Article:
Interlake Steamship Co. celebrated with the shipyard in Sturgeon Bay, Wisconsin, by naming the vessel on Tuesday.
The first U.S.-flagged lake freighter built on the Great Lakes in more than 35 years celebrated milestones this week, earning its name and seeing the start of its assembly Tuesday at Fincantieri Bay Shipbuilding in Sturgeon Bay, Wisconsin.
The Interlake Steamship Co. said it will name the vessel Mark W. Barker, after a second-generation leader of the company.
“This ship is more than the steel assembled here by Fincantieri Bay Shipbuilding,” said James R. Barker, who has led the family-run company for more than three decades. “This ship represents Interlake’s determination to be an active and responsible participant in all aspects of Great Lakes trade.”
Interlake, based near Cleveland, also has a ship named for James R. Barker.
The company celebrated with a ceremonial keel laying after more than nine months of engineering and creation of its modular sections.
Modern ships are now largely built in a series of prefabricated, complete hull sections rather than being built around a single keel, the company explained. The event recognized the keel laying as the first joining of modular components, or the lowering of the first modules into place.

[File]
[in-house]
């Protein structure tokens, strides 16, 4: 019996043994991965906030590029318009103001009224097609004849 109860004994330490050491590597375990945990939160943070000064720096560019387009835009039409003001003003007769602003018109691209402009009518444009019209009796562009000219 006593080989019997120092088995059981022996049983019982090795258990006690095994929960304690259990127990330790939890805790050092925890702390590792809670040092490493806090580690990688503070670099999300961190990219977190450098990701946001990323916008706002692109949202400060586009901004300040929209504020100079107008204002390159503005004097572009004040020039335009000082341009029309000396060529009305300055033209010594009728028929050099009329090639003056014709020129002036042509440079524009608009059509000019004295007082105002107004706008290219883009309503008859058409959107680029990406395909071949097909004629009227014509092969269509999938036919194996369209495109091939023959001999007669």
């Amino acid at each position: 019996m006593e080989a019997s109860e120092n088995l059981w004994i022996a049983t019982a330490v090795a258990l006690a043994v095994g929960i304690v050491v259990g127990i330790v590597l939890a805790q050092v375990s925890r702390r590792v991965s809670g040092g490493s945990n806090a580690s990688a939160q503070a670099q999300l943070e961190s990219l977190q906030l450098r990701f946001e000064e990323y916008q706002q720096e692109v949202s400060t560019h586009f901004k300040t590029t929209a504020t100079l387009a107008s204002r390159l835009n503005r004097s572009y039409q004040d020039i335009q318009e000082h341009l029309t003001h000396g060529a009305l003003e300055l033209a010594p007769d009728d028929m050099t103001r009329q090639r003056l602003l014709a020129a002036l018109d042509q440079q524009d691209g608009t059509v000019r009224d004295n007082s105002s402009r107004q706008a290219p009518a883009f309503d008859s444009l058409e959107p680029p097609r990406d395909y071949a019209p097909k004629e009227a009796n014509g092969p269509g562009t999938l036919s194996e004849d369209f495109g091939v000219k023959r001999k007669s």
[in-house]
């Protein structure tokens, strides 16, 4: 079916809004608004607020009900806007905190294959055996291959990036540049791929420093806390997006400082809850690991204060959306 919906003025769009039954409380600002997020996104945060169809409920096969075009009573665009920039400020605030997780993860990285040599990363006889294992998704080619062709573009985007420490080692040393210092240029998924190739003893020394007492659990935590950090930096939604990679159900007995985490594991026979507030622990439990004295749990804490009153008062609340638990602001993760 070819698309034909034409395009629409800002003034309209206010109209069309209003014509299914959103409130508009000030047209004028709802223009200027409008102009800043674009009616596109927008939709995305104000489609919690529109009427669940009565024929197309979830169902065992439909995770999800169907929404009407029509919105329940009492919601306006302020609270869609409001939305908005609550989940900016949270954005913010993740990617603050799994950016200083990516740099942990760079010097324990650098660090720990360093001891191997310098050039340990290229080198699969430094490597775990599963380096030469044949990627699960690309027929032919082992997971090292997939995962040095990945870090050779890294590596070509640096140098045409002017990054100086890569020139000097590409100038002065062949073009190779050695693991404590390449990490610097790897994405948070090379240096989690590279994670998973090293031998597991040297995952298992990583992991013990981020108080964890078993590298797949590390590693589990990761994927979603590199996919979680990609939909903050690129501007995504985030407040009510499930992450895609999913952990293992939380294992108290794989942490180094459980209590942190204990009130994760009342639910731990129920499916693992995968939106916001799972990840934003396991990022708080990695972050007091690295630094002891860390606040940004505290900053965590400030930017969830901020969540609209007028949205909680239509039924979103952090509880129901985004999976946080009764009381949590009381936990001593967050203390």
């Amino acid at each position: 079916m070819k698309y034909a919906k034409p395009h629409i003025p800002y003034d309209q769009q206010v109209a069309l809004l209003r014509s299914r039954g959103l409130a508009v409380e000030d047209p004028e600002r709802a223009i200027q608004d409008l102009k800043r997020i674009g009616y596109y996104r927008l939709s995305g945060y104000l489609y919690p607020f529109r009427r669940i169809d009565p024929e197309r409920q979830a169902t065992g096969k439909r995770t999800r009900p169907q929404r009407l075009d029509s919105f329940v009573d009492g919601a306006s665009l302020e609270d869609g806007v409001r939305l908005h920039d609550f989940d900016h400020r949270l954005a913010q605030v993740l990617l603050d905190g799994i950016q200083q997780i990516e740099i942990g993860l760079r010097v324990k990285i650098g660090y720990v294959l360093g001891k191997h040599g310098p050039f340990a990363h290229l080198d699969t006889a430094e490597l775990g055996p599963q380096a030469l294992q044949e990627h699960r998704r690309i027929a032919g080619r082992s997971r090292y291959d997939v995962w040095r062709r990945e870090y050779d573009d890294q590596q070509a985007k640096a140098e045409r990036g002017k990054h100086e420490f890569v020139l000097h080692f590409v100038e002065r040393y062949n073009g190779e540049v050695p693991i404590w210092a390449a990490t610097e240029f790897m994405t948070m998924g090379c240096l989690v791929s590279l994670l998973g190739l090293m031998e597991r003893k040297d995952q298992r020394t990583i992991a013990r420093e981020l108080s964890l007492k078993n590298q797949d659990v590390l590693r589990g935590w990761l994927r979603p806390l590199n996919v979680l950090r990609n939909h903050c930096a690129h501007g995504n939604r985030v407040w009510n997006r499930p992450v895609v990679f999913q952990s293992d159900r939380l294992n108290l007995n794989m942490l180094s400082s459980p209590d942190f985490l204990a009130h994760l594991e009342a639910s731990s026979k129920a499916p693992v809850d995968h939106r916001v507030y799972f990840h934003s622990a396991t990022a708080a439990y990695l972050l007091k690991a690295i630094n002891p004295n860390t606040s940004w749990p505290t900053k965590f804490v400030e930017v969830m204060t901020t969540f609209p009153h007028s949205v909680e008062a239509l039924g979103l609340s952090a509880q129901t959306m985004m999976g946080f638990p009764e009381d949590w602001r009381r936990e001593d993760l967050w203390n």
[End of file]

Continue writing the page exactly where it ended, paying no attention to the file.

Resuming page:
The tradition dates back to the times of wooden ships and is said to bring luck to the ship during construction.
“This large-scale bulk carrier is being built on the Great Lakes and will operate right here on the Great Lakes, which creates a sense of local and regional pride,” Fincantieri Bay Shipbuilding Vice President and General Manager Todd Thayse said. “Today’s ceremony with Interlake and the naming of the vessel really brings this ship to life.”
The 639-foot lake freighter will be capable of hauling 28,000 gross tons. Scheduled for completion in the middle of 2022, the carrier is being built by nearly 700 trade workers.
The new lake freighter is believed to be the first ship for U.S. Great Lakes service built on the Great Lakes since 1983. The ship will transport raw materials such as salt, iron ore, and stone to support manufacturing throughout the Great Lakes region, the company said.
Source: Duluth News Tribune